Thinking of upgrading your laptop parts? Take these steps first

**Disclosure: Some of the links in this post may contain affiliate links. For more information, click here.

We all love the new laptop smell when we first get our new computer. However, over the years our laptops start to show signs of wear and tear. Performance is slow, speed is crappy and strange errors pop up for absolutely no reason. Time for a new computer? Possibly. However, if you are not ready to make a huge purchase yet, you can see about upgrading the parts in your computer to make it run faster.

There are two main components in your laptop that usually affects your performance – your hard drive and your memory. Hard Drive affects the storage, reading data, and transferring files. Memory affects program performance and speed. People tend to replace these parts after a couple of years and they are able to get more life out of their precious machines. But before you jump in and go to buy parts, there are a few things you need to ask yourself.

Can the parts in your laptop be upgraded?

This question can be easily answered with a Google search of your laptop model. Majority of older laptops parts can be swapped, however with newer laptops it is getting trickier as companies are soldering everything to the motherboard, thus making it impossible for you to replace anything. But make sure you get this question answered first before doing anything else.

Also, a general rule of thumb is the thinner your laptop, the less likely the parts in it can be replaced. But still, do your research before anything else.

Does your laptop currently have a warranty?

If it does, I highly recommend against replacing the parts yourself. The reason being is that if something happens to your laptop and they find out you swap out the parts, the vendor will void the warranty and you will be out of a computer. If you don’t have a warranty, you are free to do what you want, just know that some risk does apply in regards to functionality.

Are you willing to risk doing the upgrade yourself?

Now, this question isn’t here to scare anyone, more so to inform you and be aware. Opening your laptop and doing anything inside of it comes with a lot of risks. There are a number of variables that can happen, and if you are not careful, your laptop can become unusable. So before you take the next step, be sure to inform yourself on any precautions to take. If you don’t feel comfortable with doing this upgrade yourself, take it to a professional.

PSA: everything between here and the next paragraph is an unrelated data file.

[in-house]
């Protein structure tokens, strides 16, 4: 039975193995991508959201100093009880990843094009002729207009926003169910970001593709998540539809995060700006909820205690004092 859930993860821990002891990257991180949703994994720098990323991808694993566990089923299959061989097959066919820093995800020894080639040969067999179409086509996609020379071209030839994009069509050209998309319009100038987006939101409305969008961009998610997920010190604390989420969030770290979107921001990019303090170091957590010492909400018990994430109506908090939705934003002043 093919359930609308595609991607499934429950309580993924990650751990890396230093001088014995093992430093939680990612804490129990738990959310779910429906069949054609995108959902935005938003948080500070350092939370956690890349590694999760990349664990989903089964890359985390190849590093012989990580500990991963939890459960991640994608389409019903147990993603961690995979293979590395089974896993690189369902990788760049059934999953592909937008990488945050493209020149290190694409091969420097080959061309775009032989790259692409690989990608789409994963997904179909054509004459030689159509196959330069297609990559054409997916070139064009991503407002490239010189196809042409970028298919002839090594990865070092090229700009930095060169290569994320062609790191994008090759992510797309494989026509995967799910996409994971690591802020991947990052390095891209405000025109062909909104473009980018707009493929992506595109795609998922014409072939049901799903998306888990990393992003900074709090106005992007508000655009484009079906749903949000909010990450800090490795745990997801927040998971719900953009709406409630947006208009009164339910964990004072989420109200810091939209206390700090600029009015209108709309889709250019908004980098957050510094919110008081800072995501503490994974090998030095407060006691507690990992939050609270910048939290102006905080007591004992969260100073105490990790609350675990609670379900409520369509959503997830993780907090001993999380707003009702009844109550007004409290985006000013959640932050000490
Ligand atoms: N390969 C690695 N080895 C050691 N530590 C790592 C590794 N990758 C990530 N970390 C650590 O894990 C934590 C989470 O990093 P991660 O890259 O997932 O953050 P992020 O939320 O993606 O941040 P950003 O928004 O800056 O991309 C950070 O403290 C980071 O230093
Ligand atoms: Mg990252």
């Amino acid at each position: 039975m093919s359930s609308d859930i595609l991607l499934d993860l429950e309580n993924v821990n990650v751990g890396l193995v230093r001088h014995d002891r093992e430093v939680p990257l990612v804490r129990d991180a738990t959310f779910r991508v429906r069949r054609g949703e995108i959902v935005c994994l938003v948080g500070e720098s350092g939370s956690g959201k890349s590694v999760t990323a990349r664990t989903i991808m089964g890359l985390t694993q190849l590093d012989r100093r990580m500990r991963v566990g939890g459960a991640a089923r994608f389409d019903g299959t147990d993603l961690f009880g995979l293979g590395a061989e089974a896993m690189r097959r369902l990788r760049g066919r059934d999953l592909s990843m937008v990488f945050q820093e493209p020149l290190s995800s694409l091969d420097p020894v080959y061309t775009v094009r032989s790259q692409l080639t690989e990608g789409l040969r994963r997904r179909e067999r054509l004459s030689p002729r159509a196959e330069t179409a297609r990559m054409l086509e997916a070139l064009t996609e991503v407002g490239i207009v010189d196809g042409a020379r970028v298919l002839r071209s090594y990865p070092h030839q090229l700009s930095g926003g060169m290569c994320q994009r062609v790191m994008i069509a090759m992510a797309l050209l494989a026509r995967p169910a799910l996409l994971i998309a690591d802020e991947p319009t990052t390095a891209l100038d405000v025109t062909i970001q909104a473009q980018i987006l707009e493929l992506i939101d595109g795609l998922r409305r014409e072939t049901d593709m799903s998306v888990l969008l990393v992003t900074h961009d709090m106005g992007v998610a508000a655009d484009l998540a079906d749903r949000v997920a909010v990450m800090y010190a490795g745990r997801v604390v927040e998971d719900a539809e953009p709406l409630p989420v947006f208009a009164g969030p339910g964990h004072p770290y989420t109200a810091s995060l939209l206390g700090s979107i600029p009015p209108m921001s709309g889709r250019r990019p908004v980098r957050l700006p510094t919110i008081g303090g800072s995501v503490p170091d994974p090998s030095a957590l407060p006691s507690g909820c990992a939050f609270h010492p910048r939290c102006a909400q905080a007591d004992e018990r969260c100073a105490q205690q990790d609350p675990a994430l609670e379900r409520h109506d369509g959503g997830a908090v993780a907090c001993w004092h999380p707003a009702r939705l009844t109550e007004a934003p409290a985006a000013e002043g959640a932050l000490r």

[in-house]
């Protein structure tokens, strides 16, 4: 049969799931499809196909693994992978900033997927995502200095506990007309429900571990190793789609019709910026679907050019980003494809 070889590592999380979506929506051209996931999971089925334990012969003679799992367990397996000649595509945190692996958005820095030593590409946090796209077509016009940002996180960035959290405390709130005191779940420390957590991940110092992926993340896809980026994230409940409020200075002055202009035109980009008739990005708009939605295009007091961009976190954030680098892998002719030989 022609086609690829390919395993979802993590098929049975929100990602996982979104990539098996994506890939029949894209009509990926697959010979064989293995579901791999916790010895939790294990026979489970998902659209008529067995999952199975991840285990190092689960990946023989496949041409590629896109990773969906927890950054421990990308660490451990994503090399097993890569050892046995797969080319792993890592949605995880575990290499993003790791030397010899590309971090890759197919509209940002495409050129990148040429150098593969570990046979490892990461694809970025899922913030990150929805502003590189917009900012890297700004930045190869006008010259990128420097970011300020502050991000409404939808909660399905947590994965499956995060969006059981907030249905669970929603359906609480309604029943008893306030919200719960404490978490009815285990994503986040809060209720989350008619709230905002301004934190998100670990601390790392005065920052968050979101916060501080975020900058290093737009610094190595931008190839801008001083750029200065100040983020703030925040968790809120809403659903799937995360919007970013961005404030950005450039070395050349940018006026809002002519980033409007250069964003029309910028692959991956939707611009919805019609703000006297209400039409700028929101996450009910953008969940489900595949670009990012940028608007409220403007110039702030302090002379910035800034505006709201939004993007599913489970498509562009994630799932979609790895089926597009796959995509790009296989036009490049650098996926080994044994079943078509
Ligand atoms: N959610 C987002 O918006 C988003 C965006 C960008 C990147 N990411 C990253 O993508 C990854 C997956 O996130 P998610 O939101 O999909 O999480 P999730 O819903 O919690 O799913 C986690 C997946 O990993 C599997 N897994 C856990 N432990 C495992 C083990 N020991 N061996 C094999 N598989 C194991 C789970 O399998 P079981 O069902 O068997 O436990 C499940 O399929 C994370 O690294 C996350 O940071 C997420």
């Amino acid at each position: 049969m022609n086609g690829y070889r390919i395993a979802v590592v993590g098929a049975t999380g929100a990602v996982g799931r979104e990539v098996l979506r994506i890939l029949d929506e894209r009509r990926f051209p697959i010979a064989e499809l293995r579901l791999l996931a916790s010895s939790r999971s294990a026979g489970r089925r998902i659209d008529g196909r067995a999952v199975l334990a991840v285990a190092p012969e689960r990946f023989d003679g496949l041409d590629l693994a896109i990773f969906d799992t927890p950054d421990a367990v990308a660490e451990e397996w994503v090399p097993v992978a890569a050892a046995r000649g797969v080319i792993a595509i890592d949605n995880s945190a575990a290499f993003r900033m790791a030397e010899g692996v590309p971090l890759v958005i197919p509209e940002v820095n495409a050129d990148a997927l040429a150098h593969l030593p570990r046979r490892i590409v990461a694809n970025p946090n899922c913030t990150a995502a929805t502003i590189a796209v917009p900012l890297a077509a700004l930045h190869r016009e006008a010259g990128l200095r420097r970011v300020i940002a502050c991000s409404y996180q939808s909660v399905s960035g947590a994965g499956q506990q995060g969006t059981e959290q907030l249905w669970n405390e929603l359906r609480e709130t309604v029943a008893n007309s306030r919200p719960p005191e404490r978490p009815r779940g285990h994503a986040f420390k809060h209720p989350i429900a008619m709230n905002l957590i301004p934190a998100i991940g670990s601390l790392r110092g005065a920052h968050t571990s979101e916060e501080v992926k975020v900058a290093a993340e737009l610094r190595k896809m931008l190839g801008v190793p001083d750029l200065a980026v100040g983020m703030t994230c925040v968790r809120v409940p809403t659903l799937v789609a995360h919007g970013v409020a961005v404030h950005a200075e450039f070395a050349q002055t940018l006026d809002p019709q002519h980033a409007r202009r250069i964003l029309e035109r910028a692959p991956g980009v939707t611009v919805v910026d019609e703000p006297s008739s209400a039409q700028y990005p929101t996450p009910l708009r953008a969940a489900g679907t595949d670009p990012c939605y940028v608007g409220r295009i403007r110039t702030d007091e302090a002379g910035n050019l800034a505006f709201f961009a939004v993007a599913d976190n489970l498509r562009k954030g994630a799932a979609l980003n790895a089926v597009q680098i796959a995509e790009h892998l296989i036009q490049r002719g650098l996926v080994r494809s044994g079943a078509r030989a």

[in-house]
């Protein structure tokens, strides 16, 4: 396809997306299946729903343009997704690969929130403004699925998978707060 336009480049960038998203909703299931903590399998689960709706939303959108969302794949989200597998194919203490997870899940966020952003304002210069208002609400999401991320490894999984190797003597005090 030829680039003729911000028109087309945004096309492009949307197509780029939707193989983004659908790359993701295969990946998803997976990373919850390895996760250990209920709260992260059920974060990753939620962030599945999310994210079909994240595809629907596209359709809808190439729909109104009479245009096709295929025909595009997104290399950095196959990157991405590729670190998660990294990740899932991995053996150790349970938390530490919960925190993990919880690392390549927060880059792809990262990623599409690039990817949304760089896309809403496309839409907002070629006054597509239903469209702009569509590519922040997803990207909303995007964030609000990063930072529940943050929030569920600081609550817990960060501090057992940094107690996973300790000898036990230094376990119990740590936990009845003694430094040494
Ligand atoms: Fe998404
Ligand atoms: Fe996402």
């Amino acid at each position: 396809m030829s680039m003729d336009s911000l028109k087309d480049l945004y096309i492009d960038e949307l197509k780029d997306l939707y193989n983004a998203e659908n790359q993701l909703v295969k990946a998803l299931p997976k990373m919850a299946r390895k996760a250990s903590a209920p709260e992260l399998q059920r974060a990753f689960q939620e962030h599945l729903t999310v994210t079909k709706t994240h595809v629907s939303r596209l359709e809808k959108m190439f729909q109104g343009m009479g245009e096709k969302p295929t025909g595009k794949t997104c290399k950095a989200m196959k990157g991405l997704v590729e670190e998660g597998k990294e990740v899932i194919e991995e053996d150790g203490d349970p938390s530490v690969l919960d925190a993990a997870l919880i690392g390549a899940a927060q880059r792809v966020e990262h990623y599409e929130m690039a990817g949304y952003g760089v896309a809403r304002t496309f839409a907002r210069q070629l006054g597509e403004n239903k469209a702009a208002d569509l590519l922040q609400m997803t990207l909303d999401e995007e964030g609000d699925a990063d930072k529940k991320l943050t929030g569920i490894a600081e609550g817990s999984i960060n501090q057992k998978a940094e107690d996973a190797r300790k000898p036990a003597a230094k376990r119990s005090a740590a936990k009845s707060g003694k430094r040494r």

Is it worth it doing the upgrade?

Sometimes we think replacing parts on a computer may solve our problems. But depending on the symptoms of your laptop, you probably would be better off replacing the laptop than doing an upgrade. If you are unsure or want clarification, take your laptop to a professional to have it looked at.

If you addressed these questions and are ready to take the next step, here’s what to do next:

Read the specs and user manual to your laptop

Before going into your computer to replace anything, you need to get to your computer first to get to know it better. Start by reading the user manual, specs and anything other information you can find. Pay special attention to how much RAM it can support if you are upgrading the memory. Pick the wrong memory type/size, and your computer may not turn on.

Look at some instructional videos/blogs

Sometimes folks like to make videos of replacing parts in their computers or write it out on a blog. You can look at those to get an idea of what parts are needed and any other important information you need to be aware of. Also to give you an idea of what to expect when opening your computer.

Start shopping!

Start getting the parts together for your laptop! You can start getting everything you need to start repairing your laptop. Besides your laptop parts you will need a mini screwdriver set to open the laptop. I’ll link those below along with some hard drives and memory.

Here are a list of parts to help you get started:

Screwdriver Set

45 in 1 Precision Screwdriver Toolkit – $11

Hard Drives

***Note: Hard Drive type may vary by laptop model. Double check the specs and be sure that your laptop will support the hard drive before making the purchase.

Seagate BarraCuda Mobile Hard Drive 1TB SATA – $45

Samsung 860 EVO 250GB 2.5 Inch SATA III Internal SSD – $58

Crucial MX500 250GB 3D NAND SATA M.2 Type 2280SS Internal SSD – $50


***Note: Memory tends to vary by laptop model, so not all memory will work. Double check the specs and be sure that your laptop will support the memory before making the purchase.

Patriot Memory Viper Series DDR4 16GB – $83

Corsair 8GB Module DDR4 – $42

Crucial 8GB DDR3 – $44

Corsair Apple Certified 16 GB (2×8 GB) DDR3 – $102

Bonus – Get yourself a MacBook Pro that you can upgrade here